The names of people allegedly involved in Mexican corruption keep piling up. The latest: Mexico’s former acting federal police chief Gerado Garay, who is accused of collaborating with the notorious Sinaloa cartel and of stealing money in a mansion raid (see Ground Report article, Exotic cats seized in Mexican drug traffickers’ mansion). Garay became acting federal police chief earlier this year after his predecessor was assassinated.
An Interpol agent, one of Mexico’s police officials, was accused a month ago of being on the take. According to investigative journalist Anabel Hernandez, the corruption goes straight to the heart of President Calderon’s cabinet. One of the person’s named, Genaro Garcia Luna, Calderon’s secretary of public security, has allegedly taken money from criminals.
Hernandez lays some of the blame on the president himself. "If the very team he is surrounded by is infiltrated by corruption and organized crime, how could this end well?The results of the last two years reflect the profile of the terrible team he chose."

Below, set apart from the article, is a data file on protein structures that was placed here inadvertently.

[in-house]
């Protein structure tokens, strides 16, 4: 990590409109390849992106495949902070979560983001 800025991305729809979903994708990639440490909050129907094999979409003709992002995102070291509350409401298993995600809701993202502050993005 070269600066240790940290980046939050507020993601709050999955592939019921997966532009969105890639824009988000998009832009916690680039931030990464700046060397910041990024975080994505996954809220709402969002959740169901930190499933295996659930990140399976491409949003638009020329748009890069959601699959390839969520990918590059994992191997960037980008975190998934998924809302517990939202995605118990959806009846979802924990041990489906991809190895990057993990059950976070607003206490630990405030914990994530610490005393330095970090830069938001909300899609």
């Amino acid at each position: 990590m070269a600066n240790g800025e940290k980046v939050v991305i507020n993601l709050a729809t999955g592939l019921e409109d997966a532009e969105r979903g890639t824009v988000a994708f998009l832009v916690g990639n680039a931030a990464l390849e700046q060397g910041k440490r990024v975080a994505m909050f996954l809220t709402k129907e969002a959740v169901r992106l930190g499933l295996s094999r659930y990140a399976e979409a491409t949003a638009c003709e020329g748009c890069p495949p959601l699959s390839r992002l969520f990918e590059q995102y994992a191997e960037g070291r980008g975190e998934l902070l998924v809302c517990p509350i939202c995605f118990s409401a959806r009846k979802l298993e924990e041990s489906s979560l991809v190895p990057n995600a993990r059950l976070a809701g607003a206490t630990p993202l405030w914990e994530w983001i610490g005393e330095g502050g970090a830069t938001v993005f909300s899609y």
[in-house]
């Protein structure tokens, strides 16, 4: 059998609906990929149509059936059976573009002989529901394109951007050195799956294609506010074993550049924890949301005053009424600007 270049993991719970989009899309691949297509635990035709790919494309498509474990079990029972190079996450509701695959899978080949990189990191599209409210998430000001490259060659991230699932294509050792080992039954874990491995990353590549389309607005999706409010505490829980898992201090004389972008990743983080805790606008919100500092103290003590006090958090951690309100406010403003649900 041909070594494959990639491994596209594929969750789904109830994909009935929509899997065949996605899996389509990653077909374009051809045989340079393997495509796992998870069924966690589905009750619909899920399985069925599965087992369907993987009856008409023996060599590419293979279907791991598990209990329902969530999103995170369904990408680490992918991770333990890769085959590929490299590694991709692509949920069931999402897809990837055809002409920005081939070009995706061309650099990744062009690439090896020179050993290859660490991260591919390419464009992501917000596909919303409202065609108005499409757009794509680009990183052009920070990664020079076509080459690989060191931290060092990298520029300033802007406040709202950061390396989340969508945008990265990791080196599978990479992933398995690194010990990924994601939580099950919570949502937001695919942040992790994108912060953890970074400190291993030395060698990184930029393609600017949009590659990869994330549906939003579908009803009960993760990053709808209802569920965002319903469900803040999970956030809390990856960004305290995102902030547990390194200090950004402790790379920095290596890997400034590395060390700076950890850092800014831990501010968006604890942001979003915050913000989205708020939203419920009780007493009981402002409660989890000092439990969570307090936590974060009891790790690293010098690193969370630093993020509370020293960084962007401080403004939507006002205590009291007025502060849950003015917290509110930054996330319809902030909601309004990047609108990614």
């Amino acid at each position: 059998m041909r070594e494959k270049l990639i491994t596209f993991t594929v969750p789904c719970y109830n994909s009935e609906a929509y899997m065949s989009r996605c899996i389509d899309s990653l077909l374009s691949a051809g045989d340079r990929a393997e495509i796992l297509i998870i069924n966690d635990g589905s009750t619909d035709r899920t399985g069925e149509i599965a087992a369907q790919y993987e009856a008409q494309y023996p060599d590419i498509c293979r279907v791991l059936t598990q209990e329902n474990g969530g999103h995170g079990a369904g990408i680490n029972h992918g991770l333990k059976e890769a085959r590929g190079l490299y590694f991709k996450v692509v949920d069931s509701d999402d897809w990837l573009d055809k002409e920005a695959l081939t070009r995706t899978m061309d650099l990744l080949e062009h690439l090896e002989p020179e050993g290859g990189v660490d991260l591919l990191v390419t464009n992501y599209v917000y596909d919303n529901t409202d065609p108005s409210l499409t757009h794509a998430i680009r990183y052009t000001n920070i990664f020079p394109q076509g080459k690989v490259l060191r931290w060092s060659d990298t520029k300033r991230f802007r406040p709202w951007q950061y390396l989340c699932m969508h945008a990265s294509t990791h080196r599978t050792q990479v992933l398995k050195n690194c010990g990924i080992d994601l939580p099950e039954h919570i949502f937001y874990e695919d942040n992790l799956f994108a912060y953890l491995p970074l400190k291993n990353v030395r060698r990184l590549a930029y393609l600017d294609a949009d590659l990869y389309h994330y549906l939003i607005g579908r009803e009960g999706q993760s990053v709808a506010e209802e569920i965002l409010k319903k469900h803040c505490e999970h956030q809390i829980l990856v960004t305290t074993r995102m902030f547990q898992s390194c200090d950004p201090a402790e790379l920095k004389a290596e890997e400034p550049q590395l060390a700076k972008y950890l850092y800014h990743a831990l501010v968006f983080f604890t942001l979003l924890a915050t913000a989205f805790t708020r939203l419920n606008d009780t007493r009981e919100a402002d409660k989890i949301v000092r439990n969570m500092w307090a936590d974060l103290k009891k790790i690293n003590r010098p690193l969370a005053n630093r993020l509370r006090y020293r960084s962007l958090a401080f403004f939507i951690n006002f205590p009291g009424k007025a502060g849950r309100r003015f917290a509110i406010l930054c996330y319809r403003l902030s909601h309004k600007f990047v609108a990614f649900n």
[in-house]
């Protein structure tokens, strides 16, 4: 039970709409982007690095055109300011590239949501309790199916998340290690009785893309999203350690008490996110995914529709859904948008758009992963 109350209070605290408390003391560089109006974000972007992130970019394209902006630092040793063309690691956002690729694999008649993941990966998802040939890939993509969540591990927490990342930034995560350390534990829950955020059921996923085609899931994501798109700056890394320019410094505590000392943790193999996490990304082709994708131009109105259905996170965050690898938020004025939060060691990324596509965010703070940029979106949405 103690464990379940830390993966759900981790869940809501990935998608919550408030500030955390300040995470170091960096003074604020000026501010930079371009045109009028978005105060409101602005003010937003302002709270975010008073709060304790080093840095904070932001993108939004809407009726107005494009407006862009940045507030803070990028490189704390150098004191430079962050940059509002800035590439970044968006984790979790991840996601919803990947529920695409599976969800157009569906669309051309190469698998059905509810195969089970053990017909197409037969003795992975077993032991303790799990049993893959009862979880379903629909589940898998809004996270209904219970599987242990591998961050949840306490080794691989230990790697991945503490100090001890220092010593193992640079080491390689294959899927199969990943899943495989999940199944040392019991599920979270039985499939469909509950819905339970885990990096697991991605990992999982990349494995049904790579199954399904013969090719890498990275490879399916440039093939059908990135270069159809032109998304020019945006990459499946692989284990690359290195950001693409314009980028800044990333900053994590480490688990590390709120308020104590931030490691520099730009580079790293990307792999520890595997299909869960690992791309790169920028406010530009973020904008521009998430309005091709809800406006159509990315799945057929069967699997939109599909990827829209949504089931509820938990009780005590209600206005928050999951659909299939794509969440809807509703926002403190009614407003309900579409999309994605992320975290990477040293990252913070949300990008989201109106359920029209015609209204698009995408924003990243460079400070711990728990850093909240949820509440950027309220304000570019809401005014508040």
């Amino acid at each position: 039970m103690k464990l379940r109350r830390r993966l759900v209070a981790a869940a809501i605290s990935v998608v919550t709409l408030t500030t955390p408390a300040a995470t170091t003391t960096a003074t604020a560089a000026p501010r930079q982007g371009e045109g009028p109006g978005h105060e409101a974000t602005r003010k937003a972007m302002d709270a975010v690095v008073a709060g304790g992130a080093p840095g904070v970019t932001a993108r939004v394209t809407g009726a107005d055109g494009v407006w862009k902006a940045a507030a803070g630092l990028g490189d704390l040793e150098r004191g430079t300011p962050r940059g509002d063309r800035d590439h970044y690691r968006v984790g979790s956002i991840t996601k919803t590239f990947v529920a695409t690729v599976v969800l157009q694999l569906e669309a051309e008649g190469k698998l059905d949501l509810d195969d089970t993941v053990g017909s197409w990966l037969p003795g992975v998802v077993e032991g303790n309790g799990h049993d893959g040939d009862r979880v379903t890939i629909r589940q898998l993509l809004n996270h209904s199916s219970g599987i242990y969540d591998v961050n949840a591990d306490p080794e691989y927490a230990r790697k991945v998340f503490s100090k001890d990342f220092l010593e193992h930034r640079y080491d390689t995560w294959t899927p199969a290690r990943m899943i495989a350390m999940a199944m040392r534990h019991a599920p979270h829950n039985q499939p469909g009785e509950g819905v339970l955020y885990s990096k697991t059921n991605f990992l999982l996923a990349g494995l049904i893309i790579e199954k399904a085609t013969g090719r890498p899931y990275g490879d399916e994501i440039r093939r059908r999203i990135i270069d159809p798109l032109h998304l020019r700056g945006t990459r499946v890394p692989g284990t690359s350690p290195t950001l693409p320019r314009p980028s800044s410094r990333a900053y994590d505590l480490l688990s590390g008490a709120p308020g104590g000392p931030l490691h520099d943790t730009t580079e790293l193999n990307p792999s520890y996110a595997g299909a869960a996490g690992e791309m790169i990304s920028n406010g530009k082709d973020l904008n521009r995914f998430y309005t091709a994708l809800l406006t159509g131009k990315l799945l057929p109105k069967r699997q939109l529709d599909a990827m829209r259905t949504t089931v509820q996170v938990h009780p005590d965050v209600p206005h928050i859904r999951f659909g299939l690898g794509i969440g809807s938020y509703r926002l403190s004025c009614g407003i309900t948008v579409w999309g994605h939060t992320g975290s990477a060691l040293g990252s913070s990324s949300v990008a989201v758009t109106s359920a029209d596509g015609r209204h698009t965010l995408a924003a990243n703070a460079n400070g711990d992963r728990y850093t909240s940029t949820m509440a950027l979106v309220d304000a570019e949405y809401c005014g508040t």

The temptations are great when you consider that the drug industry in Mexico brings in between $25 and $40 billion a year.
The numbers do not speak well for Calderon’s war on drugs. More than 4500 drug related killings have occurred in 2008 – which is twice as many as 2007. This in spite of $7 billion poured into the drug war and the deployment of more than 25,000 troops.
Back to the latest official suspected of corruption. Gerardo Garay’s was arrested on suspicion of organized crime, robbery and abuse of power, apparently ferreted out in “Operation Clean House,” a program instituted to weed out corruption.
Garay was apparently protecting the Beltran Leyva brothers, reputed drug gang leaders. He is also one of several police officials who purportedly stole money from a mansion during an October raid that led to the breakup of gang that allegedly arranged for cocaine shipments from Colombia to the Beltran Leyvas.
Garay and three federal police officers have been transferred to a federal prison.